Timing is everything.
I’m one of those people who don’t believe in coincidences. I believe things happen for a reason, that there’s divine intervention. I notice it happening all the time and that’s really the best part; when you realize it’s happening and know the reason why.
But timing is involved. It’s everything. If you don’t have good timing, none of those things will manifest. Not a believer in this? Well let me tell you what happened many years ago and you can be the judge.
Back in the late 90s, I decided to become a U.S. citizen. Believe it or not, I wasn’t born here. I know, it’s hard to believe because you can’t hear an accent when I speak… uh, write. But it’s because I’ve been here since I was three years old.
That’s where I was born. I knew you were going to ask.
I’m Italian to the bone, but without excessive body hair and I’m not a thief. Well, not anymore anyway. Uh yeah, that thing about being a thief… I’ll get to that momentarily. For now, I have to address two things: I realize I’m stereotyping Italians by saying they’re all hairy thieves, which is not very nice, so I won’t do that anymore.
The other thing is, I’m not 100% Italian. My mom was British, so I’m half and half. Basically I can steal your wallet whilst drinking a cup of tea. Okay I’ll stop with the stereotyping, I won’t bash Italians anymore…
….except to say the men are total womanizers
…and their soccer team likes to cheat
And they’re thieves.
….I have a lot to say about the British, too.
Okay, okay I’ll stop.
Lemme tell you what happened:
I applied to get my American citizenship, which was a lot easier to do back then; you didn’t have to wait nearly as long as you do now. Then I waited… and waited… and it was taking a really long time to hear back from them; it had been at least two months.
At that time, I was a waitress at a diner and one afternoon at work, I overheard a customer mention to his lunch companions he was a judge at the immigration office and I thought “Oh my God, this is perfect! He could probably help me with my case!”, so I walked over to his table, introduced myself, and briefly told him what my situation was. I asked him if he would be willing to push my case through since it was taking so long. He looked amused, then he responded: “Well, I’m a judge and it would be biased for me to do anything to help you with your case.”
Then I felt really stupid. Of course he couldn’t do anything. But then he said: “I tell you what, give me your name and I can at least check to see where your case is in the process.” I handed him my pen to write my name down but he told me I would have to write it down for him because he was sight impaired.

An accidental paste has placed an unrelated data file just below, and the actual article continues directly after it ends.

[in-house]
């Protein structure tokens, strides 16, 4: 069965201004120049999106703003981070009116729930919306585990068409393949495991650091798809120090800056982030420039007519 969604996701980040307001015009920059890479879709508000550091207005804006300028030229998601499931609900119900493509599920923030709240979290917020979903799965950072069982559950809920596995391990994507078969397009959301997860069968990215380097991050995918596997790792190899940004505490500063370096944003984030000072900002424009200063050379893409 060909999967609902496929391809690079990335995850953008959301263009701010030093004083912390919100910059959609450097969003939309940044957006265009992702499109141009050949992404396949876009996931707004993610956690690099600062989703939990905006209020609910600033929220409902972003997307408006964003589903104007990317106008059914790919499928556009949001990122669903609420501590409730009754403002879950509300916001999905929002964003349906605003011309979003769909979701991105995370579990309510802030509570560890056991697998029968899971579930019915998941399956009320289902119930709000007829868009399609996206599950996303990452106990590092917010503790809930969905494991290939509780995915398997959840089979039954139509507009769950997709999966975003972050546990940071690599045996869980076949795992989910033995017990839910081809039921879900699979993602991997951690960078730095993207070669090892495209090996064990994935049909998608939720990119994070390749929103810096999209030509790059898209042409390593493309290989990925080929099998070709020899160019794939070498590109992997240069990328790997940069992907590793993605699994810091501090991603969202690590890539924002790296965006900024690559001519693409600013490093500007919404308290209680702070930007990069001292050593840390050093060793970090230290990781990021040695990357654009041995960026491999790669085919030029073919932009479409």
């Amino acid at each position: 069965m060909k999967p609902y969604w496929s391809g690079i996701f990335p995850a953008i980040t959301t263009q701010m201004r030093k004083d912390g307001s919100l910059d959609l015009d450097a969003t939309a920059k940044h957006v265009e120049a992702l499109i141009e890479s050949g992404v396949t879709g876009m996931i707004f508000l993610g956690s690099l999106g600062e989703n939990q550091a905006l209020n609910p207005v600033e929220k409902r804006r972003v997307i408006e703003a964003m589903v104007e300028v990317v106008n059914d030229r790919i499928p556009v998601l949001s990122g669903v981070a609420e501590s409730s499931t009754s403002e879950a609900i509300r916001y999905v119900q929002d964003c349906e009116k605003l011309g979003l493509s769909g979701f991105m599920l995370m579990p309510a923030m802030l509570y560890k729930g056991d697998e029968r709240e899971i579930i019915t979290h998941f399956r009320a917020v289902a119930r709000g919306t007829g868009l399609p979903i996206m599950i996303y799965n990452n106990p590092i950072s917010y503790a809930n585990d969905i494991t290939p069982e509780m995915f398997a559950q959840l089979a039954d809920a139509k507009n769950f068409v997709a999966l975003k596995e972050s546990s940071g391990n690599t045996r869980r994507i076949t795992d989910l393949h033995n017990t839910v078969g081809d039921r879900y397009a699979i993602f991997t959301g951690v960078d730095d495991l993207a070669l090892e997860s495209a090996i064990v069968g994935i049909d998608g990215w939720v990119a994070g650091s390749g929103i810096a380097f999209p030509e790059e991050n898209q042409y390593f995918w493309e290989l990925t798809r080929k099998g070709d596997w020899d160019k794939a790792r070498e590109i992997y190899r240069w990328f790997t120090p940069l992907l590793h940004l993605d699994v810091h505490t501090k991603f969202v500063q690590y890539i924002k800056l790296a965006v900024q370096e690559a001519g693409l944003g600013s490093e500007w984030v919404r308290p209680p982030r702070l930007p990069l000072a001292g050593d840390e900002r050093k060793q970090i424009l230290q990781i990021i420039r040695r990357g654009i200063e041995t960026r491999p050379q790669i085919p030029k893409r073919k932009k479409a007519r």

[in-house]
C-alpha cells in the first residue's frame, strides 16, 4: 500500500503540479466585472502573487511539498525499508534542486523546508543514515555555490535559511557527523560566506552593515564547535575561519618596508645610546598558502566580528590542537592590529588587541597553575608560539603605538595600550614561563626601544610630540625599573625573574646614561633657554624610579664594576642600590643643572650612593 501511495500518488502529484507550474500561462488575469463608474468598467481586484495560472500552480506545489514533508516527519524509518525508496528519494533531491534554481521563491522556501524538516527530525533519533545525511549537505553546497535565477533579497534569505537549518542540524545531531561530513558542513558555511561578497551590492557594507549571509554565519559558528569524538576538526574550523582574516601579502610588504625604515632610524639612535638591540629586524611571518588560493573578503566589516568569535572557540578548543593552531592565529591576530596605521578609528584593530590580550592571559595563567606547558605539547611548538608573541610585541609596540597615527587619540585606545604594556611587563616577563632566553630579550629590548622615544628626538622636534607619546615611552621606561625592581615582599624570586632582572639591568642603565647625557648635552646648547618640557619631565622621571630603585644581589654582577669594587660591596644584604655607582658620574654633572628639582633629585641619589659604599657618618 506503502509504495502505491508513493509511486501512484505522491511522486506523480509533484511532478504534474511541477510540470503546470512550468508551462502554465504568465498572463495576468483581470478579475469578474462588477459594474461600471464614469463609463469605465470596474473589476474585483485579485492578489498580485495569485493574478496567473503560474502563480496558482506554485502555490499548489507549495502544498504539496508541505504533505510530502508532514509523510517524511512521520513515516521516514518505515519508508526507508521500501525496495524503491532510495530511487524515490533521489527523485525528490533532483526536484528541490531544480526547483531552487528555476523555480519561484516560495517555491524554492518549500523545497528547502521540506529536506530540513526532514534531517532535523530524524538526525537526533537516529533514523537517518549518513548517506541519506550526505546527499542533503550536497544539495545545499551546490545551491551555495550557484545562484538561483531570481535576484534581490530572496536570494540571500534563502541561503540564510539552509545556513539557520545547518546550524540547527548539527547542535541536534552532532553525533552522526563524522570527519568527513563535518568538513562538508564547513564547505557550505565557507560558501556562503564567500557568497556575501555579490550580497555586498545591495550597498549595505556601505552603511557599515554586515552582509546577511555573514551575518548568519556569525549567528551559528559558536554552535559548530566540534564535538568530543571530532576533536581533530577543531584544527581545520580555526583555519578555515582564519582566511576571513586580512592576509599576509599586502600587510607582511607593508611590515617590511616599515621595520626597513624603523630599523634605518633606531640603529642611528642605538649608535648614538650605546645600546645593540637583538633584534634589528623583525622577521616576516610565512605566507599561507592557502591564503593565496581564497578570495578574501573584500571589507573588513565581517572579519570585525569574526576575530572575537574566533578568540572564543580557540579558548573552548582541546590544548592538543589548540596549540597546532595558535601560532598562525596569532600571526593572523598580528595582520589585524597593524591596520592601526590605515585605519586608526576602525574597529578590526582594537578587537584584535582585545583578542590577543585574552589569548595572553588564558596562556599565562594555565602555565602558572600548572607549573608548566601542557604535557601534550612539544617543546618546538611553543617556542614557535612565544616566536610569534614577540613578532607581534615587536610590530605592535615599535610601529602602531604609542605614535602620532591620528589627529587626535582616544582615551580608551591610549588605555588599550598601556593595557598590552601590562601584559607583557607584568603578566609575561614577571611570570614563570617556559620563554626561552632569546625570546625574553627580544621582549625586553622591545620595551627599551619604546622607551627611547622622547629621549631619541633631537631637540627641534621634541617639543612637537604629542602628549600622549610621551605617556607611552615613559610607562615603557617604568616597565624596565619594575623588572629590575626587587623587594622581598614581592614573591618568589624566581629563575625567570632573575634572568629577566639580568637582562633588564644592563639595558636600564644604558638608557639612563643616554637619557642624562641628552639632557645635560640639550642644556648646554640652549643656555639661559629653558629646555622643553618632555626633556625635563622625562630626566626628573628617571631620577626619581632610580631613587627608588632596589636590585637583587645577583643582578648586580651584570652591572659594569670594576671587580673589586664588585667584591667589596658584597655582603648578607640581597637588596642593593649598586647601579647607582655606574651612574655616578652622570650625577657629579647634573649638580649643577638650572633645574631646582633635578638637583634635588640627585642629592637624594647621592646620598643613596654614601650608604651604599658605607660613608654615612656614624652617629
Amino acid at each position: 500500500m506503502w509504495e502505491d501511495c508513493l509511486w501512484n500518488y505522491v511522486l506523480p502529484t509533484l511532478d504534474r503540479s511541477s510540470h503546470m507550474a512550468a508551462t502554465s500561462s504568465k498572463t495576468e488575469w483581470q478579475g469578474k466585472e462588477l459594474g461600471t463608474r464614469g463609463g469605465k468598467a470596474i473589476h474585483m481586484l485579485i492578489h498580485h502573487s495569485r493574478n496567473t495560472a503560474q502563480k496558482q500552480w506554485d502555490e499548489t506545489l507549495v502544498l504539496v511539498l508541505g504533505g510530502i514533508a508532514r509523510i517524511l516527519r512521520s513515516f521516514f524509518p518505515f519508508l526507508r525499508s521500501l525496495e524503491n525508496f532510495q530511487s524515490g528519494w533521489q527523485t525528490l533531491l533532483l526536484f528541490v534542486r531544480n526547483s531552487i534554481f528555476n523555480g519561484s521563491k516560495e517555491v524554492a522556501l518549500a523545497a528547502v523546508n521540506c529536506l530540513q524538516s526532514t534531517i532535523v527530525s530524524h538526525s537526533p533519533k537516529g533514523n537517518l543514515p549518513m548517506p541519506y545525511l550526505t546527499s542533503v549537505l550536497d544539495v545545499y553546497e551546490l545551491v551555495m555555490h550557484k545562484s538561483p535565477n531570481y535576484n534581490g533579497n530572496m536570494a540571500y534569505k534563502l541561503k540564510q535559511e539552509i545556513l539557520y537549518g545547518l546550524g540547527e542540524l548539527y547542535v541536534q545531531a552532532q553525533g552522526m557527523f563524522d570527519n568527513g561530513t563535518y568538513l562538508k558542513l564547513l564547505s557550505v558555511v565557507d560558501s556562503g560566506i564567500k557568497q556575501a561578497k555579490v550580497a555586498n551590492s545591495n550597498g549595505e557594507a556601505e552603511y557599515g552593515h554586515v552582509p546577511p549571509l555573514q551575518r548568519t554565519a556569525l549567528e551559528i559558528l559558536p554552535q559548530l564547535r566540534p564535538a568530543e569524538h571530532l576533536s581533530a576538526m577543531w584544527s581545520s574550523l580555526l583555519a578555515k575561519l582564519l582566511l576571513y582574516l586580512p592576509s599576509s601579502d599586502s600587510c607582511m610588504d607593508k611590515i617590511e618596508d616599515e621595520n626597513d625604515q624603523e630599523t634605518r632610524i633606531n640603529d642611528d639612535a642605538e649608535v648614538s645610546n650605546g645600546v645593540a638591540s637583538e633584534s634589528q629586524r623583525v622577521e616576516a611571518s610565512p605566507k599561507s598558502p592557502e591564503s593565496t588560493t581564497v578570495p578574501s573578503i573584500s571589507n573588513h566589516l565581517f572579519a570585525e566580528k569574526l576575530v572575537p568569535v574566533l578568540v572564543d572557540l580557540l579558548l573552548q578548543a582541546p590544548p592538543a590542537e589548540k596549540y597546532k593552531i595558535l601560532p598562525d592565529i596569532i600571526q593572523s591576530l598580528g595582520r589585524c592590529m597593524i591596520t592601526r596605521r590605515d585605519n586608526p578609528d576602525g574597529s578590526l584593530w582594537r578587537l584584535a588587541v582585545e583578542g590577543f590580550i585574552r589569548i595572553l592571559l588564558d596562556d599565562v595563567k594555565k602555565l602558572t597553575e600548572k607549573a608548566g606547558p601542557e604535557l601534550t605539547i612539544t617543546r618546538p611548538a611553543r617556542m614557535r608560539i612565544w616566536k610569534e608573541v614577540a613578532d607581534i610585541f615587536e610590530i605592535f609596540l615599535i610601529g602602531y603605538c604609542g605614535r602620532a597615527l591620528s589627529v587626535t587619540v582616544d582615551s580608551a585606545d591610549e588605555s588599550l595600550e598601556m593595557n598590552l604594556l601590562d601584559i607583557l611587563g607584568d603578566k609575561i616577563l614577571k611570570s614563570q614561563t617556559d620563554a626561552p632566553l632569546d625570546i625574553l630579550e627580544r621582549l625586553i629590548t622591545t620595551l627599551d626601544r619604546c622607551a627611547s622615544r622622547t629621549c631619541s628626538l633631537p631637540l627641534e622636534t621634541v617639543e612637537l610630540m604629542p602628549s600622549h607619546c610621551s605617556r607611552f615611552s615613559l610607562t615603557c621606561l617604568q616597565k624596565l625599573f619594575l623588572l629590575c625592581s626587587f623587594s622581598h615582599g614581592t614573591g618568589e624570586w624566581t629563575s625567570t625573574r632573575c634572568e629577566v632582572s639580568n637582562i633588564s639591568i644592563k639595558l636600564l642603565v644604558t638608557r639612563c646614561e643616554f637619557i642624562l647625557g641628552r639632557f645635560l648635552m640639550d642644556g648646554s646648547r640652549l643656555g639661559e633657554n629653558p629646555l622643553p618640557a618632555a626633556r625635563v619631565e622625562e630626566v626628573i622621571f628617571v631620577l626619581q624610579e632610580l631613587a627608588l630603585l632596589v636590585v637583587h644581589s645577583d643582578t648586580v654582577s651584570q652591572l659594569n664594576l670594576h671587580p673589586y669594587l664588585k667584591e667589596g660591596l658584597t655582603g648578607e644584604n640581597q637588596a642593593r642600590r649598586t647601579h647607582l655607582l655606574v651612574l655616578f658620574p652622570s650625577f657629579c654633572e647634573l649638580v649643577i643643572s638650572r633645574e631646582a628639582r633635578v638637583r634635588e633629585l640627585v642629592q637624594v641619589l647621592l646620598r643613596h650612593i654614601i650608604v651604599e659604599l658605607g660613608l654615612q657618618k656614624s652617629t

I should mention that when I was younger, I was gooood lookin’ baby. I mean, I was hot, and I realize that probably helped. Yes, I know he was sight impaired but he wasn’t so blind that he couldn’t see a hot blonde standing in front of him asking for a favor! Why is his sight impairment important? I’ll get to that.
A short time after that, I got a letter from immigration with an appointment date. I was so excited, it was happening! But soon I would find out there was a slight problem, and it had to do with me being a thieving Italian. Oh, and I lied too.
I lied about a little incident involving a lipstick I had stolen from a department store and getting arrested for it when I was a wily youth. When you apply for citizenship, you have to fill out all this paperwork and answer a lot of questions, and one of the questions was, had I ever been arrested? I replied, of course not. Me? Arrested? Never.
The reason why I denied it is because I had that information sealed. Here in California, if you have only one minor offense, you are given a choice as a one-time thing to have your record sealed so no one can ever find out about your little indiscretion, so of course I answered no on the application. But when I met with my caseworker at the immigration office he confronted me about it.
How the heck did they find out about it if my record was supposedly sealed, is what I wanted to know? The answer: This is the government, dumbass. If they wanted information on me, they were gonna get it. This was awful. Now my application to become a lying, thieving American would be denied!
I gulped. Then I calmly explained what I just told you, that I believed my record was sealed and no one could ever find out about it. I went on to say that it was really embarrassing because I was young and dumb and not that person anymore.
After letting me sit in the hot seat for a moment, my case worker explained that it wouldn’t be a big deal, I could just write out an explanation of why I lied and he didn’t see a problem with me getting approved. He smiled a big, toothy grin and it was then that I realized I was in on it… wink, wink. Get it?
As I stepped out of the office and started down the hallway, guess who I ran into? Yep, The Judge. The one who was sight impaired. How did he know it was me walking towards him in the hall, and how did he know I would be there at that time?
He approached me with a big smile and we shook hands and he asked if everything went well and once again, I was in on it… wink, wink… and I said yes, it all went well and thank you so much for everything, I really appreciate it, blah, blah, blah!
If I hadn’t been at work that day and met The Judge and had the audacity to ask him to, you know, push my case through, and if he hadn’t set things up for my appointment ahead of time, well…
Wink, wink… timing is everything.